How to Customize Your Life and Not Settle

  “You wouldn’t believe the jobs I can’t even get. I go for jobs and people just look at me like, ‘Why haven’t you done something by now?’ I wish someone had told me to think about my resume a long time ago.” ~31 year old female client of Dr. Meg Jay

“You can’t pull some great career out of a hat in your thirties. You’ve got to start in your twenties.” ~ 41 year old male client of Dr. Meg Jay, advice he wants his son to know when he is twenty.

Ian (the same client Dr. Meg Jay spoke of on the topic of a search for glory) was having trouble committing to a job for a couple reasons, not wanting to limit himself and not settling being the main reasons. Ian was led to believe he could do anything, so naturally Ian wanted something unique. He did not want to settle for the normal 9 – 5 desk job.

I have to admit, I was like Ian. I did not want to be limited or restricted to a desk either. It is part of the reason why I ended up as a film major.

I think it is common for twentysomethings to think this way, especially Millennials. We’re dreamers. We dream big and want to take part in something bigger. We want to be different by making a difference. Working a 9 – 5 desk job hardly feels like a way to fulfill that dream.

When talking to Ian about his hesitation to settle for the norm, Dr. Meg Jay had the following response…

“I’m not talking about settling. I’m talking about starting. Twentysomethings who don’t get started wind up with blank resumes and out-of-touch lives only to settle far more down the road. What’s so original about that?”

What’s so original about that? Nothing.

Still, it can be hard for twentysomethings to understand and accept this concept. In Ian’s case, Dr. Meg Jay found a way to get through to him by applying Ian’s passion of customizing his bike, to his life.

Ian’s main mode of transportation was his bike. He was not a dirt bike racer nor was he a mountain biker. He liked the customized bike because it was a way to convey himself to the world. He explained how he started with a generic bike and overtime he made the upgrades he wanted. After a while he got the result he wanted but he still has to put in some extra work to maintain the upkeep of a customized bike. To Ian the bike said that he was “a product of different parts, someone who cannot be defined by a label.”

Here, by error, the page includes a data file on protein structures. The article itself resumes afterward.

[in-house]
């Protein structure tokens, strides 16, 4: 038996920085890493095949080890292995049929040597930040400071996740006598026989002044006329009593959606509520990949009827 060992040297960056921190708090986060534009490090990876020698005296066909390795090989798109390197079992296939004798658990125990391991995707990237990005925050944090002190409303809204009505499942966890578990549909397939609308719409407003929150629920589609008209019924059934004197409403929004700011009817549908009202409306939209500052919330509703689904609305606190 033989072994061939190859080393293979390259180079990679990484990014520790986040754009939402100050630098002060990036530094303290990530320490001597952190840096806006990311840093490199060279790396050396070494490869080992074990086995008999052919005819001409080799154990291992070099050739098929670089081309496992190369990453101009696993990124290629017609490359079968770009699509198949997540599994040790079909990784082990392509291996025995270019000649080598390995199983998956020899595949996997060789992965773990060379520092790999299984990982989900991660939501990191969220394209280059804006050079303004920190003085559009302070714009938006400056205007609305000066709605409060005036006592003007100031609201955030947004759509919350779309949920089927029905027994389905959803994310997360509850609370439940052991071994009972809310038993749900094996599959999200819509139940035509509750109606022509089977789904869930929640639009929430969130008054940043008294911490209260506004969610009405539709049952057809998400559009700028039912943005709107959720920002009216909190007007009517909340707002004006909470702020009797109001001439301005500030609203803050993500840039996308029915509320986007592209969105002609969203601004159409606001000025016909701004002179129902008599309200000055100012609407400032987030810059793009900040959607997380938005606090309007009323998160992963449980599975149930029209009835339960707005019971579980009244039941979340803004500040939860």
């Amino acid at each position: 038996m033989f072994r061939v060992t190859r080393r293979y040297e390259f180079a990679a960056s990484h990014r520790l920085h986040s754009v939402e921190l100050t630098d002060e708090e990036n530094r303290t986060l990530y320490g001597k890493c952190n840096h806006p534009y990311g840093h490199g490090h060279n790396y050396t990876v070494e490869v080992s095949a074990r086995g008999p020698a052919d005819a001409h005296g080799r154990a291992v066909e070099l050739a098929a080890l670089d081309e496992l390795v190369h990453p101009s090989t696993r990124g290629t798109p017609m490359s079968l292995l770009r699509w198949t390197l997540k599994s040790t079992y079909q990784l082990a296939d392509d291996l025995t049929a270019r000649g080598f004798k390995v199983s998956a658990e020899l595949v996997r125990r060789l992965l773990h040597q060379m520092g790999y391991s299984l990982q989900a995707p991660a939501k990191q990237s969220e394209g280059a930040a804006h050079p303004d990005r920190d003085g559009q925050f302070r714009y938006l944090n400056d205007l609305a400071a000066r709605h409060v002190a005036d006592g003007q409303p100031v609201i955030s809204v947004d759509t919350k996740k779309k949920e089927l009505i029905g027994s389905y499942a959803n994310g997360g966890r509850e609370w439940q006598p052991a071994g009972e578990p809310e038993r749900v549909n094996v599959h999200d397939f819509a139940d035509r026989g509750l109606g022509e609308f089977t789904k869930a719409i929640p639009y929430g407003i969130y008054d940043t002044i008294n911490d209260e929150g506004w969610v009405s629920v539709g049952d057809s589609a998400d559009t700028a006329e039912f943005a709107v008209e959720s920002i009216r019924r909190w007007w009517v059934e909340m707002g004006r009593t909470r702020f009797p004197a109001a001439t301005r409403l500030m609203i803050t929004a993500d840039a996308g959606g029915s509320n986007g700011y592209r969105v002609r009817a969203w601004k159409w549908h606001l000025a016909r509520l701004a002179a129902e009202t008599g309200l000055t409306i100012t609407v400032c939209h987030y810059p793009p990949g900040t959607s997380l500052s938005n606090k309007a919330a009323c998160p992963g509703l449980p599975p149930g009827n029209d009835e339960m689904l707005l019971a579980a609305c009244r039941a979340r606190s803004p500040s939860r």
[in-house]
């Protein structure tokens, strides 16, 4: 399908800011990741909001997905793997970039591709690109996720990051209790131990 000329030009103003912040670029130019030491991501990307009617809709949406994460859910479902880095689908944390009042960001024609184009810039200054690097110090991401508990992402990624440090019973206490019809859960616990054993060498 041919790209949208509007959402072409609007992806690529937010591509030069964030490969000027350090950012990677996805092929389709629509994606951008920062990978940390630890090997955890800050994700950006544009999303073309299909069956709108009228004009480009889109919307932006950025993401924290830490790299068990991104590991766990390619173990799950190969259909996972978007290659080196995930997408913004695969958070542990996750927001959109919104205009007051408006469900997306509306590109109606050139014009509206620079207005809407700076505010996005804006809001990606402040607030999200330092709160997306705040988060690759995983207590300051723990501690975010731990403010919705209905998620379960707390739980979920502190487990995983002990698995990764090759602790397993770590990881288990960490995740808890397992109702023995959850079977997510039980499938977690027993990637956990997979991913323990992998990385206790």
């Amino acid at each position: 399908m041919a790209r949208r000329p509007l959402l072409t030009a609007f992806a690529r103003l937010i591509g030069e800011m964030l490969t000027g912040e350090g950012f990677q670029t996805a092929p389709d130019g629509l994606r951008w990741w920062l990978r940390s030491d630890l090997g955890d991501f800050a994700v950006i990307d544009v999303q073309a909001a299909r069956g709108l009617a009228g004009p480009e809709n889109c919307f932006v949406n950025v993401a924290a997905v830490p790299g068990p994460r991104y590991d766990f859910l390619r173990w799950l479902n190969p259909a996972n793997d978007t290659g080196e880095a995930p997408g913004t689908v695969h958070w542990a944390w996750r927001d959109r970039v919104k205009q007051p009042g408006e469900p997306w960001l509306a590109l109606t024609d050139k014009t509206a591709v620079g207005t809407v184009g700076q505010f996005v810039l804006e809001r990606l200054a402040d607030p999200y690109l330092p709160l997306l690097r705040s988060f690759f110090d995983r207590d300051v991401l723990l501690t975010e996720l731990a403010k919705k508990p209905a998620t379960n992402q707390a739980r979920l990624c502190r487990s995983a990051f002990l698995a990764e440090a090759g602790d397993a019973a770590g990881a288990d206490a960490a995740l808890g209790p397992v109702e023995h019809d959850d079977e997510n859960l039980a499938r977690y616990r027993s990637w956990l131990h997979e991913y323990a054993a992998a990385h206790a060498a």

Dr. Meg Jay took this opportunity to explain that…

“Ian’s life could be personalized and changeable, but it was going to take some time and effort – and he would probably need to start with some common parts. Having an uncommon life wasn’t going to come from resisting these choices, it was going to come from making these choices. Same as the bike.”

This resonated with Ian. He could picture starting somewhere and then being able to add parts to his career to get him to the uncommon life he wanted.

This is where the difference is. Ian was not settling; he was starting. We all need to start somewhere. Then we find the chances to customize our own unique life.

The best place to start is somewhere you have talents and an interest. In my next post we will talk about how to get started.

This starting process was true for me too. I got started by jumping on an internship at Sesame Workshop. Now I have a job as a Production Assistant. For those of you who don’t know what that is, it is the most basic entry level position in film and video. Nothing special about it at all and thousands of people do it. Don’t get me wrong, I am very grateful, I’m just saying that the position is not unique. It is the normal way to get started in the business. I now have the opportunity to learn new skills and experiences, the parts to my customized career. Maybe in the next year or so I can use those parts to make a bigger update with a change in position. Whatever happens, I cannot and could not make these changes without first starting as a Production Assistant  And I never would have been a Production Assistant if I didn’t start with an internship.

Hear what Ian had to say after he took a position in Washington D.C. as a digital designer…